The opinion of the court was delivered by: BRODERICK
I. Facts and Procedural History of Case
Plaintiff Keith Forsyth ("Forsyth") initiated this action in 1972, seeking to recover damages in connection with the federal government's electronic interception of telephone conversations that he had with Professor William Davidon ("Davidon"), the subject of a government wiretap. Plaintiff contends that these interceptions violated his rights under 18 U.S.C. § 2510, et seq. (The Omnibus Crime Control Act) and the First, Fourth and Ninth Amendments of the Constitution. Though plaintiff's complaint originally named former Attorney General Richard Kleindienst and former FBI Director L. Patrick Gray, he subsequently admitted that the claims against them should be dismissed. On February 14, 1978, the Court entered an order dismissing plaintiff's complaint as to these two defendants. The defendants remaining in this action are former United States Attorney General John Mitchell, who authorized the wiretap at issue, and two employees of the Federal Bureau of Investigation ("FBI"), who actually intercepted the conversations involving plaintiff.
It is undisputed that the wiretap placed upon Davidon's telephone was warrantless and without court approval. The electronic surveillance was in effect during December, 1970 and January, 1971. Conversations involving Forsyth were intercepted on three occasions in early December, 1970 and were recorded by the government. None of these interceptions involved conversations between the plaintiff and his attorney. One conversation between Forsyth and Davidon was disclosed in camera to a judge presiding over a criminal proceeding in which Davidon's activities were considered. Other than this disclosure, the government made no use or disclosure of any of Forsyth's intercepted conversations with Davidon. Plaintiff and the defendants have stipulated, regarding plaintiff's private right of action pursuant to the Fourth Amendment, that Forsyth has suffered no pecuniary losses, loss of financial advantages, impairment of reputation, pain and suffering, and has neither been inhibited nor chilled in the exercise of his First Amendment rights as a consequence of being overheard in the course of the warrantless electronic surveillance at issue in this case. (Docket No. 36, filed March 2, 1976).
After discovery was completed, both parties moved for summary judgment. In its Memorandum of February 14, 1978, the Court denied both motions, 447 F. Supp. 192 (E.D. Pa. 1978). The United States Court of Appeals for the Third Circuit subsequently remanded this case and that of Burkhart v. Saxbe, 448 F. Supp. 588 (E.D. Pa. 1978), "to conduct any additional inquiry that may be necessary and to apply the test [for determining the scope of official immunity to be accorded Attorney General Mitchell] enunciated here." Forsyth v. Kleindienst, 599 F.2d 1203, 1217 (3d Cir. 1979), cert. denied, 453 U.S. 913, 101 S. Ct. 3147, 69 L. Ed. 2d 997 (1981), reh. denied, 453 U.S. 928, 102 S. Ct. 892, 69 L. Ed. 2d 1025 (1981). The Third Circuit decision otherwise affirmed the factual findings and legal conclusions of this Court. This Court was instructed to determine, however, whether defendant Mitchell should be accorded an absolute immunity from suit in light of the Third Circuit's Forsyth test and the seminal Supreme Court cases of Butz v. Economou, 438 U.S. 478, 57 L. Ed. 2d 895, 98 S. Ct. 2894 (1978), and Imbler v. Pachtman, 424 U.S. 409, 47 L. Ed. 2d 128, 96 S. Ct. 984 (1976), or whether he is entitled to only a qualified good faith immunity. Thus, this case was remanded for determination of a narrow question. A hearing was held in this matter on January 8, 1982. At the hearing, the government submitted an additional affidavit and exhibits and asked this Court to reconsider its earlier denial of the government's summary judgment motion as well as its other legal conclusions adverse to the government. For the reasons hereinafter set forth, the Court determines that former Attorney General Mitchell is not entitled to absolute immunity under the circumstances of this case. The Court will grant plaintiff's motion as to liability only as to John Mitchell.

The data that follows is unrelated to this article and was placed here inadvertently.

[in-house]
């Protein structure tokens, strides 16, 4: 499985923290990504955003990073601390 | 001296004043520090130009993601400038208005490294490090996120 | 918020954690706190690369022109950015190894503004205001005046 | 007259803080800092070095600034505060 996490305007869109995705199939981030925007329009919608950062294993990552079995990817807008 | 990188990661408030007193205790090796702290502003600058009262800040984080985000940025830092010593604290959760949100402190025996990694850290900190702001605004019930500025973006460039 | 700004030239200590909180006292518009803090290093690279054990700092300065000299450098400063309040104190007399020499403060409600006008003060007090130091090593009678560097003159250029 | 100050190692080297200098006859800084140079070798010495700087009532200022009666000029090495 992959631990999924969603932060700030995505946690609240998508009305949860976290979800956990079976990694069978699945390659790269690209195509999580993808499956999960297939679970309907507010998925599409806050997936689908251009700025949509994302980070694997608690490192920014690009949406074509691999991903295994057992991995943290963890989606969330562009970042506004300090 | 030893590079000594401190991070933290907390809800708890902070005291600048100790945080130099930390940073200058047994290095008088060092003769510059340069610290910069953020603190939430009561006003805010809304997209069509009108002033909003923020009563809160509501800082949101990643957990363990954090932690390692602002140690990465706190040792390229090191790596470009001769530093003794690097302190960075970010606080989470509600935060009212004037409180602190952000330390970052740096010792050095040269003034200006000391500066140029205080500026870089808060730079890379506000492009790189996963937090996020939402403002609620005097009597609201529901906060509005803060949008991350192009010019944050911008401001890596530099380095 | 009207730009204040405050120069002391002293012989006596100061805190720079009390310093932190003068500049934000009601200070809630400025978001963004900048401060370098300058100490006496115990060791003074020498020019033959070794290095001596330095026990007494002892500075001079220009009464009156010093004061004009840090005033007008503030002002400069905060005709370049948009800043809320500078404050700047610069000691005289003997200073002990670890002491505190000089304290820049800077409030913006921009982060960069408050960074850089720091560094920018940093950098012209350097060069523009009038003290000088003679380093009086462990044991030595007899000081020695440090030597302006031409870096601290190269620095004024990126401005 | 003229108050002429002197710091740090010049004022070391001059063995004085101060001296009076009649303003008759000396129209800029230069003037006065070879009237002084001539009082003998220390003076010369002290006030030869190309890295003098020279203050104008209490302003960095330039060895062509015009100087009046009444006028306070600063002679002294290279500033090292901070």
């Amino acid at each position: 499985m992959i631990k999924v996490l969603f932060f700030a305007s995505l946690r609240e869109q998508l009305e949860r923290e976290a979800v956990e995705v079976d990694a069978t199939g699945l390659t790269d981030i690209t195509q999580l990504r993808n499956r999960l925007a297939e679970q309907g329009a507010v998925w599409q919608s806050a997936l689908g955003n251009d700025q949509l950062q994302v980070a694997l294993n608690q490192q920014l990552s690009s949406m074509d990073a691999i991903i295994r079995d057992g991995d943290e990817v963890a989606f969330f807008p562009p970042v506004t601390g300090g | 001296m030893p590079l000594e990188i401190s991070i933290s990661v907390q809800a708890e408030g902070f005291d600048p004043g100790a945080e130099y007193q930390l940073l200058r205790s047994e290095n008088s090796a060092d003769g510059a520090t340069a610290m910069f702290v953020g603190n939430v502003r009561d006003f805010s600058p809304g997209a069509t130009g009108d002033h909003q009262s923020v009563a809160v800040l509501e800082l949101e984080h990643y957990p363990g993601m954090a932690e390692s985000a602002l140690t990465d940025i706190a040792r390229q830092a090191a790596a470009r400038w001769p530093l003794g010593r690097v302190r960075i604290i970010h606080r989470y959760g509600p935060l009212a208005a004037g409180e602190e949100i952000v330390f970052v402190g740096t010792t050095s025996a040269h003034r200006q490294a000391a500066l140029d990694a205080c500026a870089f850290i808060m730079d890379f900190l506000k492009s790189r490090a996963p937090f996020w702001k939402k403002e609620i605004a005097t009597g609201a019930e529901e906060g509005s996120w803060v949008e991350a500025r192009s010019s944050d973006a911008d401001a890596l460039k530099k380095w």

II. The Test for Assessing the Scope of Defendant Mitchell's Immunity
In Forsyth v. Kleindienst, 599 F.2d 1203 (3d Cir.1979), the Third Circuit presented an exhaustive discussion of the state of the law regarding the immunity of federal government officials sued by plaintiffs alleging that the officials had deprived them of a federal constitutional right, 599 F.2d at 1209-17. The Third Circuit stated that under Imbler v. Pachtman, supra, a government attorney possesses absolute immunity from suit for actions taken while he was acting in a prosecutorial capacity but that he possesses only a qualified good faith immunity for his actions as an administrator, investigator, or supervisor of department activities other than specific litigation. The Court recognized, however, that the distinction between these roles may not always be clear. Said the Court:
This case, dealing essentially with investigative activity, is within that gray area. We recognize that the decision of the Attorney General or a prosecuting attorney is not made in a vacuum. On occasion, the securing of additional information may be necessary before an informed decision can be made. To grant a prosecuting attorney absolute immunity over his decision to initiate a prosecution while subjecting him to liability for securing the information necessary to make that decision would only foster uninformed decision-making and the potential for needless actions. We believe that the right to make the decision without being subject to suit must include some limited right to gather necessary information. At the same time, we are sensitive to the possibility that this narrow exception could be distorted to include all of a prosecutors' investigative activities. We hold only that to the extent that the securing of information is necessary to a prosecutor's decision to initiate a criminal prosecution, it is encompassed within the protected, quasi-judicial immunity afforded to the decision itself.